Amazon apparently is making progress on its goal of eventually delivering small packages to your home by drone.
In his annual letter to shareholders, made public Thursday, CEO Jeff Bezos provided an update on the company’s accomplishments and projects over the past year. That included a brief reference to ongoing efforts by the online retailer to ensure fast delivery.
Amazon via AP
This undated image provided by Amazon shows the so-called Prime Air unmanned aircraft project that the company is working on.
Bezos noted that Amazon has begun to offer Sunday delivery (by traditional means) to select cities in the U.S., created its own “last mile” delivery networks in the U.K., and hired bike couriers to deliver packages in infrastructure-challenged India and China.
Then he added:
“And there is more invention to come. The Prime Air team is already flight testing our 5th and 6th generation aerial vehicles, and we are in the design phase on generations 7 and 8.”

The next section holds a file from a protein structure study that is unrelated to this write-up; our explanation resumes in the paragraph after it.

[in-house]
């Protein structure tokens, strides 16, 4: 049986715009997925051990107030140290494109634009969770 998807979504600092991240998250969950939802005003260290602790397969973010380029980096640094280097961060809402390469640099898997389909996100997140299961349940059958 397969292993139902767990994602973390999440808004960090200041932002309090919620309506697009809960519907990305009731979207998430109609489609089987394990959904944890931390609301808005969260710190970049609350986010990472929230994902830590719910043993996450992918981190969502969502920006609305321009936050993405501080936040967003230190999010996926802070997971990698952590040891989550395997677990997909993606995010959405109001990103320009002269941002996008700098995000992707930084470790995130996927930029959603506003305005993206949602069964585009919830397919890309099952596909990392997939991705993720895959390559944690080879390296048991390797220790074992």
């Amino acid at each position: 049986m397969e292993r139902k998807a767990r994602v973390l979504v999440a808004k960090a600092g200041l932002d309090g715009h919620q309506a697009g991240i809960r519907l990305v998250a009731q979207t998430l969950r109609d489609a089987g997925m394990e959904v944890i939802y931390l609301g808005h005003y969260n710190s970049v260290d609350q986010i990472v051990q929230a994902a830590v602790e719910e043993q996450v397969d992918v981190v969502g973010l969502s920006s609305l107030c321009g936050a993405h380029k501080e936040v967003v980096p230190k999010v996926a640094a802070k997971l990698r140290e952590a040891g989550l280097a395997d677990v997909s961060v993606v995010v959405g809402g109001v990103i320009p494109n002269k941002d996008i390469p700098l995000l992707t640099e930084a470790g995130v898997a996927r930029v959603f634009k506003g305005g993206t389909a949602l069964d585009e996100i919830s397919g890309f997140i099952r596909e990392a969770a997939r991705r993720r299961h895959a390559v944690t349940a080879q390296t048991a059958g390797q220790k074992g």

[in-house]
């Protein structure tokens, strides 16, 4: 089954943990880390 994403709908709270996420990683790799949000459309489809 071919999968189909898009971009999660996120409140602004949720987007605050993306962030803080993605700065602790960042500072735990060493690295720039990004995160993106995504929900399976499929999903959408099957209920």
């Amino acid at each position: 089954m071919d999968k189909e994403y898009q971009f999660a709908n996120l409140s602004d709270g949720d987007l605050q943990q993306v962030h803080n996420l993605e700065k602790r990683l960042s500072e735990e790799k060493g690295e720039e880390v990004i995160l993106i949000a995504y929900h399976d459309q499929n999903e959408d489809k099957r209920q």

Bezos, who first publicly broached the notion of delivery by drone in an interview on CBS’ “60 Minutes” in December, didn’t spell out how the first through fourth generations of drones fared. Nor did he say when customers might actually expect to see tiny unmanned aerial vehicles dropping packages off on their front porch.
And if the delivery copters never get off the ground? Well, you never know until you try.
“Failure comes part and parcel with invention. It’s not optional,” Bezos noted toward the end of his letter. “We understand that and believe in failing early and iterating until we get it right. When this process works, it means our failures are relatively small in size (most experiments can start small), and when we hit on something that is really working for customers, we double-down on it with hopes to turn it into an even bigger success.”
First published April 10 2014, 4:29 PM
James Eng is a Technology and Science contributing editor for NBC News. Eng joined NBCNews.com from MSN News, where he was an online content producer, writer and editor. Prior to his work at MSN News, Eng was a senior editor at MSNBC Interactive. Before that, he was a reporter and editor for The Associated Press.
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